Tuesday, 20 August 2013

Us and them

Back when I started riding motorcycles it was the done thing to give a friendly nod to anyone else on a bike.
Yet over the years this tradition has been eroded. As in so many areas of life it appears that motorcycling is being gradually broken down into cliques.
It seems to have got to the stage where every type of bike has it's own little club giving so many riders the attitude of "You're not in my club so I'm not going to acknowledge you".
You have sports bike riders - often with matching one-piece leathers and who wouldn't dream of taking their pride and joy out unless the sun has got it's hat on, and then there's the cruisers - usually mid-life crisis victims who think that riding a Harley very slowly at the weekend will give their libido a new lease of life.
Next up are the BMW riders - seriously sad when you won't acknowledge the presence of another biker unless they're riding a bike that came out of the same factory. The Honda Goldwing riders go around looking like they've got a nasty smell under their nose but I'n not sure they count as bikers anyway when what they're riding is more of a two-wheeled car than a motorcycle; really, why subject yourself to all the downsides of riding a bike when you're too big to exploit the upsides like filtering which is actually a legal manoeuvre not matter what the occasional self-righteous car driver might believe - moving out to prevent you slipping past a queue of traffic because "I'm stuck in a traffic jam and so should you be" - bitter and twisted, small-minded, ill-informed wankers that they are.
The assorted groups seem to be almost endless - scooters, mopeds, small lightweights, muscle bikes, tourers all have their own little clique.

I ride two bikes, one a Suzuki Bandit 1200 which I love with it's big engine that makes overtaking so effortless, and the other is a little Yamaha YBR125 which is my super-frugal commuter that despite only having a tenth of the power of the Bandit is still fun to ride in it's own way. I thoroughly enjoy my time spent in the seat of either of them, yet they each give a different perspective of the biker nod and illustrate the point I'm making rather well.
When riding the 1200 I'll generally be ignored by BMWs, scooters, cruisers, and Power Ranger style sports bike riders, but on the whole everyone else on two wheels is happy to acknowledge my existence.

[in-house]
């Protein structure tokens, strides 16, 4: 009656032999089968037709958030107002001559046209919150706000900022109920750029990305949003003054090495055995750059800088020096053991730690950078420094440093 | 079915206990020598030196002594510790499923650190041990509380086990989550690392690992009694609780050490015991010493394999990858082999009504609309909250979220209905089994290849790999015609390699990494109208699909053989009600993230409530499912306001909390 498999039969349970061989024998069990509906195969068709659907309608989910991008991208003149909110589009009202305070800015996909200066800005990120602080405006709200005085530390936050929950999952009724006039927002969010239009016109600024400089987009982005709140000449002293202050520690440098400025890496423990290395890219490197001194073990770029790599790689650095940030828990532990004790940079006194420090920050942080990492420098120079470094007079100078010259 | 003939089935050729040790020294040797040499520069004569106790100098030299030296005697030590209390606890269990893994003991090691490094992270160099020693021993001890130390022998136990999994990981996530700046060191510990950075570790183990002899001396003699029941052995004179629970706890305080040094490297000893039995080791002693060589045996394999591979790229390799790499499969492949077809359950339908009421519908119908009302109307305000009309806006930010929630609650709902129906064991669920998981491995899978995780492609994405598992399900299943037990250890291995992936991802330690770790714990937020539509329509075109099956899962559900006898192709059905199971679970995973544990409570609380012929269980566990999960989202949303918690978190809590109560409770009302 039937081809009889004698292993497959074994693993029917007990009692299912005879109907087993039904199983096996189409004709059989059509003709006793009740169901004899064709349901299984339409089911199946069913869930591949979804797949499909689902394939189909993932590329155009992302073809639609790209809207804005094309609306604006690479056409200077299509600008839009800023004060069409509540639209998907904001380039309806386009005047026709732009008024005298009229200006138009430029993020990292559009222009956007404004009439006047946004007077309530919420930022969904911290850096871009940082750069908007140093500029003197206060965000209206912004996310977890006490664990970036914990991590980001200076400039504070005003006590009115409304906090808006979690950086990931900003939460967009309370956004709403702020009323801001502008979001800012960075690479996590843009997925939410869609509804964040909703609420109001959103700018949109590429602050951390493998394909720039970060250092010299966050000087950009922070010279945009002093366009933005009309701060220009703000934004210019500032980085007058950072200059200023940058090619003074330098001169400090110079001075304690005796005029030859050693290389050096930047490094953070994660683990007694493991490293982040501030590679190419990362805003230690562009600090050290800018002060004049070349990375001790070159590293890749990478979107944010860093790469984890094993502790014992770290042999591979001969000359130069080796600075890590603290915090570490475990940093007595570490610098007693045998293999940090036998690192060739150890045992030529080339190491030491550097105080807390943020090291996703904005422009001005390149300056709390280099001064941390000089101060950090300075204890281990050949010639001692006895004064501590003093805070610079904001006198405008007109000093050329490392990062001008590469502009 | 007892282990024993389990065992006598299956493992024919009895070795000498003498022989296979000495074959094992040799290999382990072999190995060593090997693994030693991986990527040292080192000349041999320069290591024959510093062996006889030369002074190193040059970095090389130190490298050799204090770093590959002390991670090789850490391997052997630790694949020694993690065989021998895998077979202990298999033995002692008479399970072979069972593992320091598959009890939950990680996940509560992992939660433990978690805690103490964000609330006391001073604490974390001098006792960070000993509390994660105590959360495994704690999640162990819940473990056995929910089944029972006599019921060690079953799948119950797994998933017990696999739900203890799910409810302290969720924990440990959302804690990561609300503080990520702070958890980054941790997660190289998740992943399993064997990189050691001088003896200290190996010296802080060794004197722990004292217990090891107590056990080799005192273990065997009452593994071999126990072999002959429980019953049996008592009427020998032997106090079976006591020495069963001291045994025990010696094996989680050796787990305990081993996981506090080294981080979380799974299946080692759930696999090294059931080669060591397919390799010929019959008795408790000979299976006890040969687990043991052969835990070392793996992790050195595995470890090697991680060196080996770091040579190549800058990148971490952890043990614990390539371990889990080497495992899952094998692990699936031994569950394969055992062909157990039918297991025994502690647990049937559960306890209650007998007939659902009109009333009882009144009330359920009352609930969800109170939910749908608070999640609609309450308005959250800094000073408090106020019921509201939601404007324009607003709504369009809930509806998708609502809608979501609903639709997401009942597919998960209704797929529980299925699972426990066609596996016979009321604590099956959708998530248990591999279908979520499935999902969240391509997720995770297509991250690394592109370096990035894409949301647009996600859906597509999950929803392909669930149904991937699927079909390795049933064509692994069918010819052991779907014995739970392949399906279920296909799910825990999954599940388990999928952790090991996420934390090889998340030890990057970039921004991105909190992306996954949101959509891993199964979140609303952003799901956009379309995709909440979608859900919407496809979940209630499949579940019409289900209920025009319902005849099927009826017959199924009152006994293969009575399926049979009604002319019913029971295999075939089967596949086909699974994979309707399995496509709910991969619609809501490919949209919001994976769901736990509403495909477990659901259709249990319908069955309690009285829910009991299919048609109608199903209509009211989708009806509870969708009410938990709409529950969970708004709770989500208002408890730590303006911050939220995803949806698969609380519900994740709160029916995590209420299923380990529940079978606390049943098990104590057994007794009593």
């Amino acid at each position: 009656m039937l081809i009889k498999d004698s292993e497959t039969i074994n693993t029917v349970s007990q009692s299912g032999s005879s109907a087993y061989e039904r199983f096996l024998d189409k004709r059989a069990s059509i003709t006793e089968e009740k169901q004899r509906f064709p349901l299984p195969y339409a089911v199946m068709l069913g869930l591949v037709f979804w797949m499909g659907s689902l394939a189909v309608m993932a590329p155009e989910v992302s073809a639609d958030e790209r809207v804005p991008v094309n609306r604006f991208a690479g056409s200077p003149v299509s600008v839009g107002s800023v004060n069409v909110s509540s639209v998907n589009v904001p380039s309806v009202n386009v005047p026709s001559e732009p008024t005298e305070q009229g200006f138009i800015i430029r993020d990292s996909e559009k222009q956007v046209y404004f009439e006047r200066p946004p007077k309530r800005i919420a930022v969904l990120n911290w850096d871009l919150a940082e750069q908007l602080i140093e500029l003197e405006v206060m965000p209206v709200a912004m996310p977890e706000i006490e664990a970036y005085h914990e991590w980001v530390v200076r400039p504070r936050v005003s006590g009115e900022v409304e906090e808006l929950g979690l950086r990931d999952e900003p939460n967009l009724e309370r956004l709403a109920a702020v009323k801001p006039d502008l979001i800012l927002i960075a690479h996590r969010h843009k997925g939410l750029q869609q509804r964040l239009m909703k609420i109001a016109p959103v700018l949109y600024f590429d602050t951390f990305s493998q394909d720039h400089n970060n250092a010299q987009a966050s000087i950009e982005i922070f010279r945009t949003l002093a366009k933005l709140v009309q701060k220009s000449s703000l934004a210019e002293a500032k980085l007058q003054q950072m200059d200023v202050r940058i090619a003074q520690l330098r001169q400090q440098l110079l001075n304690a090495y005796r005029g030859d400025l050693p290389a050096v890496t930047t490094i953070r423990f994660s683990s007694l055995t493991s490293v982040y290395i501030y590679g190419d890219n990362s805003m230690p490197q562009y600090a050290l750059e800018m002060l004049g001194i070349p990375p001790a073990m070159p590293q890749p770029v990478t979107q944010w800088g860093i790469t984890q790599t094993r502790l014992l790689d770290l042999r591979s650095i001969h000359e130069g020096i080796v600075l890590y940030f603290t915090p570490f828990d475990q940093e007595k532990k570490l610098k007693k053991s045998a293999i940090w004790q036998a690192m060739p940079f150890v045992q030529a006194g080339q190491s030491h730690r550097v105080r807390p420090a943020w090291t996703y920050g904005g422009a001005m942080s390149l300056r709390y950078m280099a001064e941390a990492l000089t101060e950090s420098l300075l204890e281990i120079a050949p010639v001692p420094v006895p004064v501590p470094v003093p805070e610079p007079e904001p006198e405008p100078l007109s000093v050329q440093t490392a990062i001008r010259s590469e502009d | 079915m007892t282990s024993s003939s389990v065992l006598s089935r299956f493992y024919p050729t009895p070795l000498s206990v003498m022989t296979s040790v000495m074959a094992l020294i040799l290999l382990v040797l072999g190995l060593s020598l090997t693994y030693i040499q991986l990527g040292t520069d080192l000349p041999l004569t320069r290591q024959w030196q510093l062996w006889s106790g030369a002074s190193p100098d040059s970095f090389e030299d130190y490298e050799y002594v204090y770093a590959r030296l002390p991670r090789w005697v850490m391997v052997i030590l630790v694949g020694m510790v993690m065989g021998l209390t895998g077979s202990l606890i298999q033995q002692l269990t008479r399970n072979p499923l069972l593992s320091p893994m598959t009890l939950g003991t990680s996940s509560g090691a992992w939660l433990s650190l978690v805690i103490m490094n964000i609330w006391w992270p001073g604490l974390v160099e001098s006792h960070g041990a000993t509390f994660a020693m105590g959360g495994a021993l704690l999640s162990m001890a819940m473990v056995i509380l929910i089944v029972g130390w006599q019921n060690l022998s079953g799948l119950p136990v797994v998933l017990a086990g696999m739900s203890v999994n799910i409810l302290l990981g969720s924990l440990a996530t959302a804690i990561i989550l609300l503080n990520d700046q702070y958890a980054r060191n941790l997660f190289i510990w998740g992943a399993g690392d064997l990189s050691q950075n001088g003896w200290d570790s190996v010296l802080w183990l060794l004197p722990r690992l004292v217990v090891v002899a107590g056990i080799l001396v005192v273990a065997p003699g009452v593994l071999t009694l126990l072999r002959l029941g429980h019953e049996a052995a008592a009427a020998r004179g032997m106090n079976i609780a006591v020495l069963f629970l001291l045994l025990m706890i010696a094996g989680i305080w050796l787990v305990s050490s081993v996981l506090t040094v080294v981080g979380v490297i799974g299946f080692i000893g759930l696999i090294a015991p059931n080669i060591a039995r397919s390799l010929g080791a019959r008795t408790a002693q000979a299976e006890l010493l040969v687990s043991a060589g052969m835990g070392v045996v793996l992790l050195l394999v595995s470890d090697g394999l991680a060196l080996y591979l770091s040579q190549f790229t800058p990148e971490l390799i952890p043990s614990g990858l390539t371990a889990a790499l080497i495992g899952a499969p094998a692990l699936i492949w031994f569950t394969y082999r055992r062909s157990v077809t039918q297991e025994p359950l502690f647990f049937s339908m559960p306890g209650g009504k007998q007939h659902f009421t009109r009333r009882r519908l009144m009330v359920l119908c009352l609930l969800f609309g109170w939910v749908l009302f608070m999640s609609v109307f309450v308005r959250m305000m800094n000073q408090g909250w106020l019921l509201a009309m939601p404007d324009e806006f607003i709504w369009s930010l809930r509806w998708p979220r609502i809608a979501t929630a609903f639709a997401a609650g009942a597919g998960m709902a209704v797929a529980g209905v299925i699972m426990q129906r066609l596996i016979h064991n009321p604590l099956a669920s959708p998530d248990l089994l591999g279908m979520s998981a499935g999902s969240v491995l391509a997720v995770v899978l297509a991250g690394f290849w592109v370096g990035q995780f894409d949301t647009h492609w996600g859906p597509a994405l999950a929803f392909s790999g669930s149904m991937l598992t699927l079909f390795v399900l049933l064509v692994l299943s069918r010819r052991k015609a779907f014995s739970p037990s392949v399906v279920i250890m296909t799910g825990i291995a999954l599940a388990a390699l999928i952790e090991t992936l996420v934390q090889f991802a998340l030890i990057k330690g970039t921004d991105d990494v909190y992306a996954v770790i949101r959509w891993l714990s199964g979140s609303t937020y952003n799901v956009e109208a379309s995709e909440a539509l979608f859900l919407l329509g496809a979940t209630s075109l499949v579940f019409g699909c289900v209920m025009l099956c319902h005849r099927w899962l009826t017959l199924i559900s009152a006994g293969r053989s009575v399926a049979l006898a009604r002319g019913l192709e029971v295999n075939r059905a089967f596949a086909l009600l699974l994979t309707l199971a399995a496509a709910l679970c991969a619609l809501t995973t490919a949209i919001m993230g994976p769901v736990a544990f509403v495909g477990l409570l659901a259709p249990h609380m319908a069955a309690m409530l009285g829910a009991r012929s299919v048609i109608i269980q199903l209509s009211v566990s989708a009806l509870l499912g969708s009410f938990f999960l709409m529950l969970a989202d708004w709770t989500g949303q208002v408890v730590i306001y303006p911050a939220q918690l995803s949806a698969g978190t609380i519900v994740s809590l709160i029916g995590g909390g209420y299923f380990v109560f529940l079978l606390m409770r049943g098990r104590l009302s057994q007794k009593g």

The wee 125 is a different matter entirely. On that I get ignored by pretty much everyone apart from the occasional similar lightweight 125. Even though I've been riding for twenty five years, I don't have L-plates,  and I'm wearing a Shoei helmet, most seem to assume that I'm an inexperienced numpty and therefore invisible.
Car drivers behave differently too depending on which bike I'm on. The Bandit has muscular and imposing proportions so there's a noticeable level of respect from the majority of other road users, whereas on the 125 I feel treated like something of an underclass.
And still I'm happier than if I was in a car. Part of that is probably due to a feeling of sticking two fingers up at the rest of the motoring world - knowing that it's costing you so little to be out there on a little bike. The priceless smug feeling I get slipping past the traffic jam on the way home, especially the stupidly expensive cars driven by those who normally treat me with disdain is so rewarding even if it is cold and wet.

Nearly all of us who ride bikes do so because we choose to. We love many aspects of motorcycling, whether it's slipping past traffic, the acceleration, not being tied in with the whole car-based conformity thing, or simply the sense of freedom that can only be achieved on two wheels. We deal with the downsides like painful fingers when it's really cold, diesel spills, slicks of mud left by tractors, blind or arrogant car drivers, a very real vulnerability, and waterproofs that leak at the crotch in a downpour.
Whether you're riding a sports bike, cruiser, scooter or tourer; whether it's a 125cc lightweight or a 2300cc muscle machine - we're all in it together for the love of it, so why divide ourselves into groups?
We're all motorcyclists, we're in a minority as road users and we should all stick together and not let the "I'm better than you because....." attitude of the rest of the world infiltrate the camaraderie of motorcycling.
We're all in it together no matter what our individual opinions about the sort of bike someone else chooses to ride, so that's why I'll give the nod to anyone on a motorcycle regardless of style, engine capacity or manufacturer.
Unless they're riding in shorts and t-shirt in which case they're obviously a complete fucking idiot.